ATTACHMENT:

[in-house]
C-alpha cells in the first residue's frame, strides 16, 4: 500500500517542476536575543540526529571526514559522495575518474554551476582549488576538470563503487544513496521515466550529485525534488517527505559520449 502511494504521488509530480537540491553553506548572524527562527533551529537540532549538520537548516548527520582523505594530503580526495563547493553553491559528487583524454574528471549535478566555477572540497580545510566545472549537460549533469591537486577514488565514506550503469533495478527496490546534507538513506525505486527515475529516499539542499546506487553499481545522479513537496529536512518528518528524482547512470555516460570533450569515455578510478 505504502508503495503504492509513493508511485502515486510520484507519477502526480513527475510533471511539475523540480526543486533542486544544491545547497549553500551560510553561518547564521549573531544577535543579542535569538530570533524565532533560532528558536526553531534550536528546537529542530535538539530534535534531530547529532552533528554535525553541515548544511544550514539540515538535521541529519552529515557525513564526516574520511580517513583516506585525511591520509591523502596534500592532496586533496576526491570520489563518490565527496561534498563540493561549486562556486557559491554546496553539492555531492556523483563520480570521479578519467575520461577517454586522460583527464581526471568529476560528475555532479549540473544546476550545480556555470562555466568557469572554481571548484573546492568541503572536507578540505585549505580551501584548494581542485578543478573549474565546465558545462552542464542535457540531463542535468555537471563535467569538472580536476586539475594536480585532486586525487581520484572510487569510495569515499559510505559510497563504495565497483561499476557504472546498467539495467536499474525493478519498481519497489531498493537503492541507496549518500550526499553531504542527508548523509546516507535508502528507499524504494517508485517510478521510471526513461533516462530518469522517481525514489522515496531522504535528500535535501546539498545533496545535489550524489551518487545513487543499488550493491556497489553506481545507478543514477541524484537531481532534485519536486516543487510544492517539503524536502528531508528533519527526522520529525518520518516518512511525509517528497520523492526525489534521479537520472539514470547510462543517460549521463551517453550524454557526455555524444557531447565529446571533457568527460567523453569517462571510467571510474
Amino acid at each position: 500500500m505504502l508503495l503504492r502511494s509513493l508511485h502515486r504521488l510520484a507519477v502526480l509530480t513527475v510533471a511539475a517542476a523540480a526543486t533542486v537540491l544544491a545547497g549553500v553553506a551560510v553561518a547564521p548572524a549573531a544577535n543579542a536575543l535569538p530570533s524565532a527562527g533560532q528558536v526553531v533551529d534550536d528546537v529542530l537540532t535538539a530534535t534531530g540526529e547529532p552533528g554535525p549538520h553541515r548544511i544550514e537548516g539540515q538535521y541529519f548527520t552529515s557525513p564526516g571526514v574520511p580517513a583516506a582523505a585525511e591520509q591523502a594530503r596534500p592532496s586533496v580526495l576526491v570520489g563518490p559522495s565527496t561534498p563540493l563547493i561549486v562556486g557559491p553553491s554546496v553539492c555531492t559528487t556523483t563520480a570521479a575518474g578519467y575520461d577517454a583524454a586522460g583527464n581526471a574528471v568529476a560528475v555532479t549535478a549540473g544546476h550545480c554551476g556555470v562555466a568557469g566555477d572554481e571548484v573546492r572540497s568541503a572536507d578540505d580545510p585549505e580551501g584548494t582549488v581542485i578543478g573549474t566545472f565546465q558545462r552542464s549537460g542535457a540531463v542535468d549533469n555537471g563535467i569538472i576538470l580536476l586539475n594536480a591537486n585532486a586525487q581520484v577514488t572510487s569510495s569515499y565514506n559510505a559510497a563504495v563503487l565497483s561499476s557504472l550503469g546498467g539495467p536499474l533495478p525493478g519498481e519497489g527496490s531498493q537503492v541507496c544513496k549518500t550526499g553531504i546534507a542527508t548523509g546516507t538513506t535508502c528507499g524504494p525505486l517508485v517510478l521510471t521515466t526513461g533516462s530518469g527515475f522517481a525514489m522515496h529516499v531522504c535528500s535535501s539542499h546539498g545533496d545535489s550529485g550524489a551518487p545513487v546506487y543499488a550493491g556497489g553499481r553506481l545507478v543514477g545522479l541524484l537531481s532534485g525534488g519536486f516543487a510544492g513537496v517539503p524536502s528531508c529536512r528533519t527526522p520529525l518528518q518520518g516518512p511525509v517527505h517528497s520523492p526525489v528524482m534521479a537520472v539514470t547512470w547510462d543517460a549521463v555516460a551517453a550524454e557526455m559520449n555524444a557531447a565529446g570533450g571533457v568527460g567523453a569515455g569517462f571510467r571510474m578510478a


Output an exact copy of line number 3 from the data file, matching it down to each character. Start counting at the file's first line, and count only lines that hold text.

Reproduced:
Amino acid at each position: 500500500m505504502l508503495l503504492r502511494s509513493l508511485h502515486r504521488l510520484a507519477v502526480l509530480t513527475v510533471a511539475a517542476a523540480a526543486t533542486v537540491l544544491a545547497g549553500v553553506a551560510v553561518a547564521p548572524a549573531a544577535n543579542a536575543l535569538p530570533s524565532a527562527g533560532q528558536v526553531v533551529d534550536d528546537v529542530l537540532t535538539a530534535t534531530g540526529e547529532p552533528g554535525p549538520h553541515r548544511i544550514e537548516g539540515q538535521y541529519f548527520t552529515s557525513p564526516g571526514v574520511p580517513a583516506a582523505a585525511e591520509q591523502a594530503r596534500p592532496s586533496v580526495l576526491v570520489g563518490p559522495s565527496t561534498p563540493l563547493i561549486v562556486g557559491p553553491s554546496v553539492c555531492t559528487t556523483t563520480a570521479a575518474g578519467y575520461d577517454a583524454a586522460g583527464n581526471a574528471v568529476a560528475v555532479t549535478a549540473g544546476h550545480c554551476g556555470v562555466a568557469g566555477d572554481e571548484v573546492r572540497s568541503a572536507d578540505d580545510p585549505e580551501g584548494t582549488v581542485i578543478g573549474t566545472f565546465q558545462r552542464s549537460g542535457a540531463v542535468d549533469n555537471g563535467i569538472i576538470l580536476l586539475n594536480a591537486n585532486a586525487q581520484v577514488t572510487s569510495s569515499y565514506n559510505a559510497a563504495v563503487l565497483s561499476s557504472l550503469g546498467g539495467p536499474l533495478p525493478g519498481e519497489g527496490s531498493q537503492v541507496c544513496k549518500t550526499g553531504i546534507a542527508t548523509g546516507t538513506t535508502c528507499g524504494p525505486l517508485v517510478l521510471t521515466t526513461g533516462s530518469g527515475f522517481a525514489m522515496h529516499v531522504c535528500s535535501s539542499h546539498g545533496d545535489s550529485g550524489a551518487p545513487v546506487y543499488a550493491g556497489g553499481r553506481l545507478v543514477g545522479l541524484l537531481s532534485g525534488g519536486f516543487a510544492g513537496v517539503p524536502s528531508c529536512r528533519t527526522p520529525l518528518q518520518g516518512p511525509v517527505h517528497s520523492p526525489v528524482m534521479a537520472v539514470t547512470w547510462d543517460a549521463v555516460a551517453a550524454e557526455m559520449n555524444a557531447a565529446g570533450g571533457v568527460g567523453a569515455g569517462f571510467r571510474m578510478a